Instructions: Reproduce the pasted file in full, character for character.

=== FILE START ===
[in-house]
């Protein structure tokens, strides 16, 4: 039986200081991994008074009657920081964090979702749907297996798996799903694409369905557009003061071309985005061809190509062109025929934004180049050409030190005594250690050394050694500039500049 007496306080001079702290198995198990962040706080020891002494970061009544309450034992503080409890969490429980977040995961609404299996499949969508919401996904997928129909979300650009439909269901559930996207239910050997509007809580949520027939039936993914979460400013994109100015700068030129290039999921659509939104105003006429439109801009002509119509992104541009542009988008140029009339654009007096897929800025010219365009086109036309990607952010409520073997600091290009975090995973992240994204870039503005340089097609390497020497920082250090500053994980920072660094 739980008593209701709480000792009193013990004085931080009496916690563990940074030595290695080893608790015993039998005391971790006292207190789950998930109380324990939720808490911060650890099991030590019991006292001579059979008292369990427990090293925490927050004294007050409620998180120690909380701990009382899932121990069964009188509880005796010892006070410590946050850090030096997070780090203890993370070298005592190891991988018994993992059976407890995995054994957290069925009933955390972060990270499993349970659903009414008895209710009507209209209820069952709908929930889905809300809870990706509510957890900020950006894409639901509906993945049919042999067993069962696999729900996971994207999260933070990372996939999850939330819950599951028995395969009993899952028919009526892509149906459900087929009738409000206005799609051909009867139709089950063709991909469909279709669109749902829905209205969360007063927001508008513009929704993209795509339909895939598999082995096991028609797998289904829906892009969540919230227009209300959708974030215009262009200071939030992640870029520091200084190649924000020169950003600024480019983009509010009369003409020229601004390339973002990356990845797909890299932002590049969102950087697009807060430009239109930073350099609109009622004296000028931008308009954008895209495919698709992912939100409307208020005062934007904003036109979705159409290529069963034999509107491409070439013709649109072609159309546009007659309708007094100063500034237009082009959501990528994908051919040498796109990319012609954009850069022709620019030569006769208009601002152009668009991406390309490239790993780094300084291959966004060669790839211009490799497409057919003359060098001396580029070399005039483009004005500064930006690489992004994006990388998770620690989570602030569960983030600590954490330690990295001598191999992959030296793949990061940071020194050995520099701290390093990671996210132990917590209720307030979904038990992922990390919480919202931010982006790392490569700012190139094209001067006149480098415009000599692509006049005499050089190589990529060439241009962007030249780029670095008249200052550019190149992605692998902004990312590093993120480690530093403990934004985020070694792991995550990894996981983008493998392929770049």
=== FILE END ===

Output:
[in-house]
């Protein structure tokens, strides 16, 4: 039986200081991994008074009657920081964090979702749907297996798996799903694409369905557009003061071309985005061809190509062109025929934004180049050409030190005594250690050394050694500039500049 007496306080001079702290198995198990962040706080020891002494970061009544309450034992503080409890969490429980977040995961609404299996499949969508919401996904997928129909979300650009439909269901559930996207239910050997509007809580949520027939039936993914979460400013994109100015700068030129290039999921659509939104105003006429439109801009002509119509992104541009542009988008140029009339654009007096897929800025010219365009086109036309990607952010409520073997600091290009975090995973992240994204870039503005340089097609390497020497920082250090500053994980920072660094 739980008593209701709480000792009193013990004085931080009496916690563990940074030595290695080893608790015993039998005391971790006292207190789950998930109380324990939720808490911060650890099991030590019991006292001579059979008292369990427990090293925490927050004294007050409620998180120690909380701990009382899932121990069964009188509880005796010892006070410590946050850090030096997070780090203890993370070298005592190891991988018994993992059976407890995995054994957290069925009933955390972060990270499993349970659903009414008895209710009507209209209820069952709908929930889905809300809870990706509510957890900020950006894409639901509906993945049919042999067993069962696999729900996971994207999260933070990372996939999850939330819950599951028995395969009993899952028919009526892509149906459900087929009738409000206005799609051909009867139709089950063709991909469909279709669109749902829905209205969360007063927001508008513009929704993209795509339909895939598999082995096991028609797998289904829906892009969540919230227009209300959708974030215009262009200071939030992640870029520091200084190649924000020169950003600024480019983009509010009369003409020229601004390339973002990356990845797909890299932002590049969102950087697009807060430009239109930073350099609109009622004296000028931008308009954008895209495919698709992912939100409307208020005062934007904003036109979705159409290529069963034999509107491409070439013709649109072609159309546009007659309708007094100063500034237009082009959501990528994908051919040498796109990319012609954009850069022709620019030569006769208009601002152009668009991406390309490239790993780094300084291959966004060669790839211009490799497409057919003359060098001396580029070399005039483009004005500064930006690489992004994006990388998770620690989570602030569960983030600590954490330690990295001598191999992959030296793949990061940071020194050995520099701290390093990671996210132990917590209720307030979904038990992922990390919480919202931010982006790392490569700012190139094209001067006149480098415009000599692509006049005499050089190589990529060439241009962007030249780029670095008249200052550019190149992605692998902004990312590093993120480690530093403990934004985020070694792991995550990894996981983008493998392929770049």